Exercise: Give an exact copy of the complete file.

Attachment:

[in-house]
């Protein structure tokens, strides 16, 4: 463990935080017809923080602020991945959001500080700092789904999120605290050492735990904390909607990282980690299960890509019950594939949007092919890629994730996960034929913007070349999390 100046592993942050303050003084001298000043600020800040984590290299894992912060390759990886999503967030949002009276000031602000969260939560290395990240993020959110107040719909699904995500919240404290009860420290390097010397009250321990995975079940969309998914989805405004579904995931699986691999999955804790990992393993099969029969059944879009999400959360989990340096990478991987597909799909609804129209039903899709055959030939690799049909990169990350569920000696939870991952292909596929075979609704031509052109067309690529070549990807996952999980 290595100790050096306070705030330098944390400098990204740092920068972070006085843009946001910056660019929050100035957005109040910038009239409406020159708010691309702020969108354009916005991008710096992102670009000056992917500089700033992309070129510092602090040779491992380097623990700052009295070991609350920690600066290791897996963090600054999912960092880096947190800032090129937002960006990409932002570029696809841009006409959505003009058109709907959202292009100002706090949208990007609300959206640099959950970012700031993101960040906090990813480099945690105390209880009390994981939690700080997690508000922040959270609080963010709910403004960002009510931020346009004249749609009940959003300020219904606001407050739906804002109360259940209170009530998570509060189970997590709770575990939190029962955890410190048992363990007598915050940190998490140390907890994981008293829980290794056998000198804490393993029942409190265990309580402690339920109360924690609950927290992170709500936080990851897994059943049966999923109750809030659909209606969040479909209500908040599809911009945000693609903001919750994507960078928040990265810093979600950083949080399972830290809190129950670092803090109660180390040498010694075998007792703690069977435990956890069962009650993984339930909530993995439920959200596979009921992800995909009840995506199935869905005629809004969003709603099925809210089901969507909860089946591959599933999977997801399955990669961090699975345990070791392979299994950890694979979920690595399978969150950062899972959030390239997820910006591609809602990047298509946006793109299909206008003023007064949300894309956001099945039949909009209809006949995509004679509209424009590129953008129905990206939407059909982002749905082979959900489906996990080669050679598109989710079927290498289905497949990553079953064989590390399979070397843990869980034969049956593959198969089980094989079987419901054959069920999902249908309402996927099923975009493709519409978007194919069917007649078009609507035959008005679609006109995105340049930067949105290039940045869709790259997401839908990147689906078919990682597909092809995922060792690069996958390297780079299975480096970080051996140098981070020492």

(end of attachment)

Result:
[in-house]
């Protein structure tokens, strides 16, 4: 463990935080017809923080602020991945959001500080700092789904999120605290050492735990904390909607990282980690299960890509019950594939949007092919890629994730996960034929913007070349999390 100046592993942050303050003084001298000043600020800040984590290299894992912060390759990886999503967030949002009276000031602000969260939560290395990240993020959110107040719909699904995500919240404290009860420290390097010397009250321990995975079940969309998914989805405004579904995931699986691999999955804790990992393993099969029969059944879009999400959360989990340096990478991987597909799909609804129209039903899709055959030939690799049909990169990350569920000696939870991952292909596929075979609704031509052109067309690529070549990807996952999980 290595100790050096306070705030330098944390400098990204740092920068972070006085843009946001910056660019929050100035957005109040910038009239409406020159708010691309702020969108354009916005991008710096992102670009000056992917500089700033992309070129510092602090040779491992380097623990700052009295070991609350920690600066290791897996963090600054999912960092880096947190800032090129937002960006990409932002570029696809841009006409959505003009058109709907959202292009100002706090949208990007609300959206640099959950970012700031993101960040906090990813480099945690105390209880009390994981939690700080997690508000922040959270609080963010709910403004960002009510931020346009004249749609009940959003300020219904606001407050739906804002109360259940209170009530998570509060189970997590709770575990939190029962955890410190048992363990007598915050940190998490140390907890994981008293829980290794056998000198804490393993029942409190265990309580402690339920109360924690609950927290992170709500936080990851897994059943049966999923109750809030659909209606969040479909209500908040599809911009945000693609903001919750994507960078928040990265810093979600950083949080399972830290809190129950670092803090109660180390040498010694075998007792703690069977435990956890069962009650993984339930909530993995439920959200596979009921992800995909009840995506199935869905005629809004969003709603099925809210089901969507909860089946591959599933999977997801399955990669961090699975345990070791392979299994950890694979979920690595399978969150950062899972959030390239997820910006591609809602990047298509946006793109299909206008003023007064949300894309956001099945039949909009209809006949995509004679509209424009590129953008129905990206939407059909982002749905082979959900489906996990080669050679598109989710079927290498289905497949990553079953064989590390399979070397843990869980034969049956593959198969089980094989079987419901054959069920999902249908309402996927099923975009493709519409978007194919069917007649078009609507035959008005679609006109995105340049930067949105290039940045869709790259997401839908990147689906078919990682597909092809995922060792690069996958390297780079299975480096970080051996140098981070020492």